Under the new Investment Law, the People’s Republic of China has reduced the list of investments that are prohibited or restricted for foreign companies from 48 to 40 areas. In particular, restrictions have been lifted in mining and public transport services, education and culture. The restrictions in the automotive sector are to be completely lifted by 2022.
Of particular interest is the list of sectors in which foreign investment is to be encouraged. Here the production of semiconductors and chips as well as components for 5G and cloud technologies are listed. For example, the production of etching machines for integrated circuits, monocrystalline silicon and silicon wafers, but also the production of key components for smart cars was opened. That sounds very good. But is this really an opening, a further step towards the free market?
These changes reinforce the impression that China is less about opening markets than about its own advantage. In many of the newly opened industries, China has little or no competition from foreign companies to fear. The market in these industries is already occupied by Chinese companies that have been protected and promoted for years and for whom foreign competitors are more of an inspiration than a danger. One example is e-commerce. It was opened in 2018, but Chinese e-commerce platforms are far ahead of their international competitors and perfectly geared to Chinese consumers.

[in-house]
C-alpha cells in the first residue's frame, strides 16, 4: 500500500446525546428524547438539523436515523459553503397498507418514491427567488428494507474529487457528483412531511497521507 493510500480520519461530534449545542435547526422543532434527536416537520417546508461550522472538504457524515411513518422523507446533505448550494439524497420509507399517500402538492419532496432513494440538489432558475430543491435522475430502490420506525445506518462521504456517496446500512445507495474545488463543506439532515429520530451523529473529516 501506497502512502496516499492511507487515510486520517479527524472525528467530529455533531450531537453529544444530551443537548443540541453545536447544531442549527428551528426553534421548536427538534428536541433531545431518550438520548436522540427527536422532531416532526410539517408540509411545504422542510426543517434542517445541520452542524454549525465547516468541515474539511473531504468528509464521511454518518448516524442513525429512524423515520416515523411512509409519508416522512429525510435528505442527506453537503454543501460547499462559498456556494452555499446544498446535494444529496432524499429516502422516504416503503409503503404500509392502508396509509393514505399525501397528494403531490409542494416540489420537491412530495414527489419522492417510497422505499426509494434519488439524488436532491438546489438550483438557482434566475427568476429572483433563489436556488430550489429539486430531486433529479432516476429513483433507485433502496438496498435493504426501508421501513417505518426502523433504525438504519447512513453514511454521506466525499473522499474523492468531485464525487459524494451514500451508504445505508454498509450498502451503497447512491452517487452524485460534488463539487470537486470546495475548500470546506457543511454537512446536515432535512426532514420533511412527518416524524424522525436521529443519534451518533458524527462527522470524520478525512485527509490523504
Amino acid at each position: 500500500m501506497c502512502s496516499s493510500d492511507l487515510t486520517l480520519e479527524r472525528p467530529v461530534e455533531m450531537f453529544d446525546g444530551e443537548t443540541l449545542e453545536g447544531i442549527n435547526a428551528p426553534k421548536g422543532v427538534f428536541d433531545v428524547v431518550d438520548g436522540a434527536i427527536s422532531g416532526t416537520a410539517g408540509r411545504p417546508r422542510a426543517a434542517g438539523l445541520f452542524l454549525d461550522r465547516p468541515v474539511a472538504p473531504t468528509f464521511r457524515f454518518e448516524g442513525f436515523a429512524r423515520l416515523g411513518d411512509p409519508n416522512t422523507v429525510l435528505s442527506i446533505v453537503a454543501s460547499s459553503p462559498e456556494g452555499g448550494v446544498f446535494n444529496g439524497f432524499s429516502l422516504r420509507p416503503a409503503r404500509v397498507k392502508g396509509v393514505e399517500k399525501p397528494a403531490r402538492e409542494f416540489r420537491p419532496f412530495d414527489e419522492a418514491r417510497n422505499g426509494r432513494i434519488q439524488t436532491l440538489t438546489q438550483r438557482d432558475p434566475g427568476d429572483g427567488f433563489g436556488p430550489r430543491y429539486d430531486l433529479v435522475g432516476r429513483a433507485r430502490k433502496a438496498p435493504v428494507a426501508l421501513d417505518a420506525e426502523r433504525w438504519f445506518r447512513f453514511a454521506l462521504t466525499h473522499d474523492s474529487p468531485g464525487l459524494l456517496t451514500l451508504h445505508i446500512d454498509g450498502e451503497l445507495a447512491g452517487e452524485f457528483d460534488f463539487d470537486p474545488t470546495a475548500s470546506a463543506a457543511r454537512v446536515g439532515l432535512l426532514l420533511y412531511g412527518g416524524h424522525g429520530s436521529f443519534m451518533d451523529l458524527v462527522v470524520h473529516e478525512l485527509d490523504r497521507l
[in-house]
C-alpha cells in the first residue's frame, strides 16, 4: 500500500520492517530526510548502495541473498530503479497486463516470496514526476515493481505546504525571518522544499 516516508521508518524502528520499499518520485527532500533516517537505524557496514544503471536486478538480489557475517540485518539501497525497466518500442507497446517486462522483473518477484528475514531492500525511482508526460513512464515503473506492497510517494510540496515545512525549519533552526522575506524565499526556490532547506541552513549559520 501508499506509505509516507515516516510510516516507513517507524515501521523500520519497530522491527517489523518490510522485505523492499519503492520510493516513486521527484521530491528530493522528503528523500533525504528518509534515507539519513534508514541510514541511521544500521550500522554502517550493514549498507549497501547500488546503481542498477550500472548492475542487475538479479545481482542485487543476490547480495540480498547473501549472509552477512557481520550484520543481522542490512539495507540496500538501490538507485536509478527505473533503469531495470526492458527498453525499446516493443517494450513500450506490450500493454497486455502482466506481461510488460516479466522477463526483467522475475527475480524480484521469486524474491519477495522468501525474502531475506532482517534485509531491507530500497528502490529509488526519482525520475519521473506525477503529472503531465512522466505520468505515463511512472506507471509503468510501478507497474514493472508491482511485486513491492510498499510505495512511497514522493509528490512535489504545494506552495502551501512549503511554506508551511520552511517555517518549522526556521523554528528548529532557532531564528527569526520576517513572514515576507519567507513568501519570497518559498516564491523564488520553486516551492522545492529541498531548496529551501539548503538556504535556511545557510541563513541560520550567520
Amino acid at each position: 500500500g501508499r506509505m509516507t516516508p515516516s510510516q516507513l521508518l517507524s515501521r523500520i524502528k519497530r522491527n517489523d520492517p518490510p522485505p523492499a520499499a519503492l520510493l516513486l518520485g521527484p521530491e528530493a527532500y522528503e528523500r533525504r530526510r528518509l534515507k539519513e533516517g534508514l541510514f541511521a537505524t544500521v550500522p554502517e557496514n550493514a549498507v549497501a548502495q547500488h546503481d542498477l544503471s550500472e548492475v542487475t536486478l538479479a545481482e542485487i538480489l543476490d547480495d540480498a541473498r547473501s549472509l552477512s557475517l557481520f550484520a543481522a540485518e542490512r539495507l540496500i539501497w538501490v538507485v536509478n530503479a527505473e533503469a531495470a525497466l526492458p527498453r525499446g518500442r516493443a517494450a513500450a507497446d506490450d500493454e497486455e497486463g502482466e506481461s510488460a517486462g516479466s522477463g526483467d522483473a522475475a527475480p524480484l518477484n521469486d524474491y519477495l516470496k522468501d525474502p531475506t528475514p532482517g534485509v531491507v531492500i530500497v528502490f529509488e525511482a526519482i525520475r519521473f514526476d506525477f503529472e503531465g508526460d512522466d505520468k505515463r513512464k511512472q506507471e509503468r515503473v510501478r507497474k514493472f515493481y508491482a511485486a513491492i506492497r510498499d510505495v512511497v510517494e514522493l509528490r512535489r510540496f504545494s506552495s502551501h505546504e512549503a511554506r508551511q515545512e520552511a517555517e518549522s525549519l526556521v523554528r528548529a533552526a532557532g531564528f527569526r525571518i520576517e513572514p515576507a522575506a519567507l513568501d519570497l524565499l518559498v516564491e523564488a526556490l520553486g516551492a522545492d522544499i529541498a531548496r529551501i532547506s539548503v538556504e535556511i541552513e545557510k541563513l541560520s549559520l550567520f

In contrast, the list of subsidized industries aims to acquire foreign technologies in areas where the desired level has not yet been reached – in line with the Made in China 2025 strategy. Of course, this can also be to the advantage of foreign companies. In all activities in China, however, it should be borne in mind that Beijing could abruptly change course and quickly deprive an industry of its favor. Therefore, before any investment in China, one should carefully consider how one can stay in the market and how one’s own know-how can be sustainably protected.